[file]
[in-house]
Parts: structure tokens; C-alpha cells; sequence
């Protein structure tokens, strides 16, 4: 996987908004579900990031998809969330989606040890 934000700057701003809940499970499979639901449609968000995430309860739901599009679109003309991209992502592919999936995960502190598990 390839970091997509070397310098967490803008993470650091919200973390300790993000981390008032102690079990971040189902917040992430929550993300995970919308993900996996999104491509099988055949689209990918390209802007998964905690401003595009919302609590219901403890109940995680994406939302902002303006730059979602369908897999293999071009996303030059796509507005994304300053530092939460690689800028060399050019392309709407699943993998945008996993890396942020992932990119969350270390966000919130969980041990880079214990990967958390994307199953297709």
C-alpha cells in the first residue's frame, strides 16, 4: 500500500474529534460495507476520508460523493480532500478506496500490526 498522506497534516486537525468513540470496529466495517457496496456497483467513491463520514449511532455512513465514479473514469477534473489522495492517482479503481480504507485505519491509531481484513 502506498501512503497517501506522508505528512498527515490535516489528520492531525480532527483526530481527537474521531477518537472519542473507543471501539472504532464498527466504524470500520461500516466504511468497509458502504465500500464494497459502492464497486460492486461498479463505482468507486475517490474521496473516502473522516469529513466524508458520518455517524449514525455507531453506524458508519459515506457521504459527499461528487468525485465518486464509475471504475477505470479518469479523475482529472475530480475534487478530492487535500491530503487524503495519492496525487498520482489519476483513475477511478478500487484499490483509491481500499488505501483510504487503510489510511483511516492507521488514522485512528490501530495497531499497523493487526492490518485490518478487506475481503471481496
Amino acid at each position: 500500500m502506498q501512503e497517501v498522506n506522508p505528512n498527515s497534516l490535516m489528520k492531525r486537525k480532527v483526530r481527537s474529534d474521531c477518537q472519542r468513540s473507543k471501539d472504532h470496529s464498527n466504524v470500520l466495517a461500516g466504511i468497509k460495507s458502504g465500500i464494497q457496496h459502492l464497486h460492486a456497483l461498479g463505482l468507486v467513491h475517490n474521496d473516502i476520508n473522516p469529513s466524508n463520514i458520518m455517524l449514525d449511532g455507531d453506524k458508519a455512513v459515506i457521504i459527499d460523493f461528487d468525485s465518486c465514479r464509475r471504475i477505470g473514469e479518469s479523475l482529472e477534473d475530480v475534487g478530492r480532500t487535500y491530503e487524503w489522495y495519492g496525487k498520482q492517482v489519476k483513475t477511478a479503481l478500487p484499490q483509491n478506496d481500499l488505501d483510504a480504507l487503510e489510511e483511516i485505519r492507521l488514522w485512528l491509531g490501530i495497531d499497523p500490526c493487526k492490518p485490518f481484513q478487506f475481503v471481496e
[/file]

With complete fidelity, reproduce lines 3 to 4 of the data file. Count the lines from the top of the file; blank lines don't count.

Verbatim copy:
């Protein structure tokens, strides 16, 4: 996987908004579900990031998809969330989606040890 934000700057701003809940499970499979639901449609968000995430309860739901599009679109003309991209992502592919999936995960502190598990 390839970091997509070397310098967490803008993470650091919200973390300790993000981390008032102690079990971040189902917040992430929550993300995970919308993900996996999104491509099988055949689209990918390209802007998964905690401003595009919302609590219901403890109940995680994406939302902002303006730059979602369908897999293999071009996303030059796509507005994304300053530092939460690689800028060399050019392309709407699943993998945008996993890396942020992932990119969350270390966000919130969980041990880079214990990967958390994307199953297709």
C-alpha cells in the first residue's frame, strides 16, 4: 500500500474529534460495507476520508460523493480532500478506496500490526 498522506497534516486537525468513540470496529466495517457496496456497483467513491463520514449511532455512513465514479473514469477534473489522495492517482479503481480504507485505519491509531481484513 502506498501512503497517501506522508505528512498527515490535516489528520492531525480532527483526530481527537474521531477518537472519542473507543471501539472504532464498527466504524470500520461500516466504511468497509458502504465500500464494497459502492464497486460492486461498479463505482468507486475517490474521496473516502473522516469529513466524508458520518455517524449514525455507531453506524458508519459515506457521504459527499461528487468525485465518486464509475471504475477505470479518469479523475482529472475530480475534487478530492487535500491530503487524503495519492496525487498520482489519476483513475477511478478500487484499490483509491481500499488505501483510504487503510489510511483511516492507521488514522485512528490501530495497531499497523493487526492490518485490518478487506475481503471481496